This week we celebrate the 50th birthday of Doctor Who, and while we remember all the good times and happy memories, we also have to keep in mind that 15 year dry spell when the BBC was cranking out no new episodes of Doctor Who. The series was cancelled after a 26 year stretch due to low ratings and production cuts, and aside from the one, singular TV movie that aired on Fox in 1996, the Time Lord was not seen in new adventures on TV screens again till 2005.
In a new issue Radio Times, current Doctor Who showrunner Steven Moffat waxed on those dark times calling the BBC’s move to cancel the show as “outright stupidity,” due to “unforgivable blindness.”
“Ah, 50 years. What can one say about 50 years of Doctor Who? Well, first of all, one can be pedantic. Doctor Who hasn’t been on for 50 years – owing to the outright stupidity and unforgivable blindness of the BBC (sorry guys, it needs to be said), there was a 16-year gap.”
But looking at things from the “glass is half full” angle, Moffat says that Who’s international appeal and the passion of the fan base can be directly linked to those dry times between 1989 and 2005.
“That gap is important. It confers something very special on this most special of all shows: immortality. Doctor Who, for once and for all, is the show that comes back. Axe it at your peril, someone like me is going to call you a fool, and lots of people like you are going to read along and nod.”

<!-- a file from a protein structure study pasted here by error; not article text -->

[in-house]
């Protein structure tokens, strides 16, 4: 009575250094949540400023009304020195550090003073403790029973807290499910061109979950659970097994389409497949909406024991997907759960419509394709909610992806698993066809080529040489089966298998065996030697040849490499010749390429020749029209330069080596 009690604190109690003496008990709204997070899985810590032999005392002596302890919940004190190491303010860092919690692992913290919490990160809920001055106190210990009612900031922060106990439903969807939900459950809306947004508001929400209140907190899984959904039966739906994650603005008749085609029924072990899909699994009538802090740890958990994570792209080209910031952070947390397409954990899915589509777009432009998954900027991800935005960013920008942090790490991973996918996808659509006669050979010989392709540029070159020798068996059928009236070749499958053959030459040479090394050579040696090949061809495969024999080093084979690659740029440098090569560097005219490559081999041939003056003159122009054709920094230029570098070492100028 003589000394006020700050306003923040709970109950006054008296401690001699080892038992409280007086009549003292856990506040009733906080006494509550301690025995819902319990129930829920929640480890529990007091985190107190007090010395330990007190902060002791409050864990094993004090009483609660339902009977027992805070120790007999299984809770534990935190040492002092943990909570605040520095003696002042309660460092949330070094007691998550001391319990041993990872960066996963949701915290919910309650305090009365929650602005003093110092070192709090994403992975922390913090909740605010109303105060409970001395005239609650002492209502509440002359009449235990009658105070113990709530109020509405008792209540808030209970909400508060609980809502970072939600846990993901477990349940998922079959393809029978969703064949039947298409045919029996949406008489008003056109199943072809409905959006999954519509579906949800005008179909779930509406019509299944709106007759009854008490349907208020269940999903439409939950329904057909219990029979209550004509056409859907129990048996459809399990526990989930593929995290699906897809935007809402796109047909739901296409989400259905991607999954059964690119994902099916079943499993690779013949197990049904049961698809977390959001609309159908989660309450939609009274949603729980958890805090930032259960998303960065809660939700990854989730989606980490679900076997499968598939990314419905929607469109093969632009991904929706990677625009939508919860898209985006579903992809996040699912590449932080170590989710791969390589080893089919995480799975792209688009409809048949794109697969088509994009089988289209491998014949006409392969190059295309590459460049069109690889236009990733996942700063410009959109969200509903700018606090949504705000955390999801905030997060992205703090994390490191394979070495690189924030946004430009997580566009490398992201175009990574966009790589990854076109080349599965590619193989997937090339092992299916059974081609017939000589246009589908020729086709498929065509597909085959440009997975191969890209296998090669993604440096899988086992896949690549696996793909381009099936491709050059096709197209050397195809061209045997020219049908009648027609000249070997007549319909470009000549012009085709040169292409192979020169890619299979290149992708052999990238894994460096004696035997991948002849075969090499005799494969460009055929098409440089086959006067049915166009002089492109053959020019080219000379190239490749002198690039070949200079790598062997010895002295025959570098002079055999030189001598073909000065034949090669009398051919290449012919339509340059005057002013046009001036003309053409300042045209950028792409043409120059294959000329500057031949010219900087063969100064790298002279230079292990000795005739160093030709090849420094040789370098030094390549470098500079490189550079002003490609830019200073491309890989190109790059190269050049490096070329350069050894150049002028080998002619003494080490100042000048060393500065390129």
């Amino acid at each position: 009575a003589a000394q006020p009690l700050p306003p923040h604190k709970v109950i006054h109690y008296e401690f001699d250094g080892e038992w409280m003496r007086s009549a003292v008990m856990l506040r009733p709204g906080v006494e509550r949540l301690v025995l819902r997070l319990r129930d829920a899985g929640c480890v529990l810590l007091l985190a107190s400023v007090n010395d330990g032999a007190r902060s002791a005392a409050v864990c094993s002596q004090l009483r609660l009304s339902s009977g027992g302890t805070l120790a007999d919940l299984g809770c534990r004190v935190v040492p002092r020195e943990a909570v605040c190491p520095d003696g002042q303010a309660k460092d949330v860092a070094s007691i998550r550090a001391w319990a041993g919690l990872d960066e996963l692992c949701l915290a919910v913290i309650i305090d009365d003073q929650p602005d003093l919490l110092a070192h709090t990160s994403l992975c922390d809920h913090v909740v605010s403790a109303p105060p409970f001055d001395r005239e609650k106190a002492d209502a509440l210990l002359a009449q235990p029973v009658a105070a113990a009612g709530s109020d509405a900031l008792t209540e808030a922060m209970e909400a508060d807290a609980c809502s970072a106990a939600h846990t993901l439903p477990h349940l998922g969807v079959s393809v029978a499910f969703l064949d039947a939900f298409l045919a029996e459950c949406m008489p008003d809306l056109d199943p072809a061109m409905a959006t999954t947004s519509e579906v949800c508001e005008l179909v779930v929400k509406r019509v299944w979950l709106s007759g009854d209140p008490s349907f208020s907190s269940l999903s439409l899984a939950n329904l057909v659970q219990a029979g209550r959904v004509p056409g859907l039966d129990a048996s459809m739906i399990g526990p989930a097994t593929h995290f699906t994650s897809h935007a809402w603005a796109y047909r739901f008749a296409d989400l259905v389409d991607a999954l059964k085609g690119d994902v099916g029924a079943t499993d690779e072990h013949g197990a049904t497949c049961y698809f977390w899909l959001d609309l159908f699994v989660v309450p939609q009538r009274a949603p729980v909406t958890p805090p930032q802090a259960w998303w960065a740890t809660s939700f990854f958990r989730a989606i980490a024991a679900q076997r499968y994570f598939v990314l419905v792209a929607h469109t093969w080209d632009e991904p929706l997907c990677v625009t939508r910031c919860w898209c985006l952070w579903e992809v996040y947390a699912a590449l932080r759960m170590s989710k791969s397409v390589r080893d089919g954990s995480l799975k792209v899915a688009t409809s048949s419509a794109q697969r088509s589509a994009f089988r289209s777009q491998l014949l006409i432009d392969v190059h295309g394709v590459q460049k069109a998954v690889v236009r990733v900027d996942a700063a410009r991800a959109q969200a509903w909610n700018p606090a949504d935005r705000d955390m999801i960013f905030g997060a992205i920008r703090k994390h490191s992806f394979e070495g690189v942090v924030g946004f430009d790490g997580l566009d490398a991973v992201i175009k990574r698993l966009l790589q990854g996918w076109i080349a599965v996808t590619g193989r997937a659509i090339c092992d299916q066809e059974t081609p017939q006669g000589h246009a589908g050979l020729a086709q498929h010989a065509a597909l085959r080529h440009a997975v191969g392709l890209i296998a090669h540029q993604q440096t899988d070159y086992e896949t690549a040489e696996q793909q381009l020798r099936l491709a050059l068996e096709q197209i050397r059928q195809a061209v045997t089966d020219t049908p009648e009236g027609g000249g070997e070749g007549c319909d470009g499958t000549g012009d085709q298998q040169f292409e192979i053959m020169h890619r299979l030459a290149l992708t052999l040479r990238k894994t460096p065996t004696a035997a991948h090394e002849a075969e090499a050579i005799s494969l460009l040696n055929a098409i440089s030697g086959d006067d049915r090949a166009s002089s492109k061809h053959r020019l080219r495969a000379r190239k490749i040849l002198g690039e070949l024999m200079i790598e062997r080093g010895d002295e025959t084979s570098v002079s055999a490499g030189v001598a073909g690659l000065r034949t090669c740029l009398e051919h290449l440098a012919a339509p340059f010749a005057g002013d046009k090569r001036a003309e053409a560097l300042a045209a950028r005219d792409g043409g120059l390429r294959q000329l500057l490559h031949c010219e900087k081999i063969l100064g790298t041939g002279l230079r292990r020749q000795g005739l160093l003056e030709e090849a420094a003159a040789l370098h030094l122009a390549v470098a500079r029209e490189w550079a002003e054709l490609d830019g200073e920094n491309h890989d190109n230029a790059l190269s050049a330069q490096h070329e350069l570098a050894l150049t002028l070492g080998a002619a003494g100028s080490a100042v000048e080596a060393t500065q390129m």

Moffat also points out that those 16 years were hardly Doctor Who free, and there was plenty of material in other media for anyone that wanted new adventures of The Doctor.
“While the BBC folded its arms and shook its head, there were books by the likes of Russell T Davies, Mark Gatiss and Paul Cornell. There were audio adventures, starring all the old Doctors. There was an action-packed American tele-film, and endless rumours of Hollywood movies. Doctor Who Magazine, whose purpose was to document the making of the TV show, carried on perfectly happily without the TV show being made.”
I don’t know, but I think Moffat might have sabotaged his own argument there by suggesting that there doesn’t have to be a Doctor Who TV show for there to be good quality and engaging Doctor Who. That would put him out of a job of course, but hey, he’s still got Sherlock, and it’s not like that can be duplicated in any other medium… Oh crap.
“The Day of the Doctor,” the 50th anniversary episode of Doctor Who, airs this Saturday, simulcast worldwide.